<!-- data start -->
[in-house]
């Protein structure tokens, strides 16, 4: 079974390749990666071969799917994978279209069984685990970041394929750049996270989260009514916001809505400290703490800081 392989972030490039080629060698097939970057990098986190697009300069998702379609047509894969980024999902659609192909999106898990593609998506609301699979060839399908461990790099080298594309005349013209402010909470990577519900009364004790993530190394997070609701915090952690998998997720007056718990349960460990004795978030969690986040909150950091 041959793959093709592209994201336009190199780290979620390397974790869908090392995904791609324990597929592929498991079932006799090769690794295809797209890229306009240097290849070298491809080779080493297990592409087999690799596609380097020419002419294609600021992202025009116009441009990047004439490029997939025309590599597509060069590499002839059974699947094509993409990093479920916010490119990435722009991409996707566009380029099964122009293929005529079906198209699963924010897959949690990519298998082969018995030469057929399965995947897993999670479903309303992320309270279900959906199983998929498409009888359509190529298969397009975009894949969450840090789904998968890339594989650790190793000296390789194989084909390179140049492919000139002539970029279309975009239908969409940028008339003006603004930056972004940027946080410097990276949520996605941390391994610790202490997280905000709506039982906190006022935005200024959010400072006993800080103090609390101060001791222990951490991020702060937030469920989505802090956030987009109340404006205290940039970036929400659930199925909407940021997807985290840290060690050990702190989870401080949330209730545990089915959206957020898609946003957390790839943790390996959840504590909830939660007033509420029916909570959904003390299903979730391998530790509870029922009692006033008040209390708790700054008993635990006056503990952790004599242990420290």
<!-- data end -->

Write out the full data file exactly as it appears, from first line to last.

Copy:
[in-house]
């Protein structure tokens, strides 16, 4: 079974390749990666071969799917994978279209069984685990970041394929750049996270989260009514916001809505400290703490800081 392989972030490039080629060698097939970057990098986190697009300069998702379609047509894969980024999902659609192909999106898990593609998506609301699979060839399908461990790099080298594309005349013209402010909470990577519900009364004790993530190394997070609701915090952690998998997720007056718990349960460990004795978030969690986040909150950091 041959793959093709592209994201336009190199780290979620390397974790869908090392995904791609324990597929592929498991079932006799090769690794295809797209890229306009240097290849070298491809080779080493297990592409087999690799596609380097020419002419294609600021992202025009116009441009990047004439490029997939025309590599597509060069590499002839059974699947094509993409990093479920916010490119990435722009991409996707566009380029099964122009293929005529079906198209699963924010897959949690990519298998082969018995030469057929399965995947897993999670479903309303992320309270279900959906199983998929498409009888359509190529298969397009975009894949969450840090789904998968890339594989650790190793000296390789194989084909390179140049492919000139002539970029279309975009239908969409940028008339003006603004930056972004940027946080410097990276949520996605941390391994610790202490997280905000709506039982906190006022935005200024959010400072006993800080103090609390101060001791222990951490991020702060937030469920989505802090956030987009109340404006205290940039970036929400659930199925909407940021997807985290840290060690050990702190989870401080949330209730545990089915959206957020898609946003957390790839943790390996959840504590909830939660007033509420029916909570959904003390299903979730391998530790509870029922009692006033008040209390708790700054008993635990006056503990952790004599242990420290």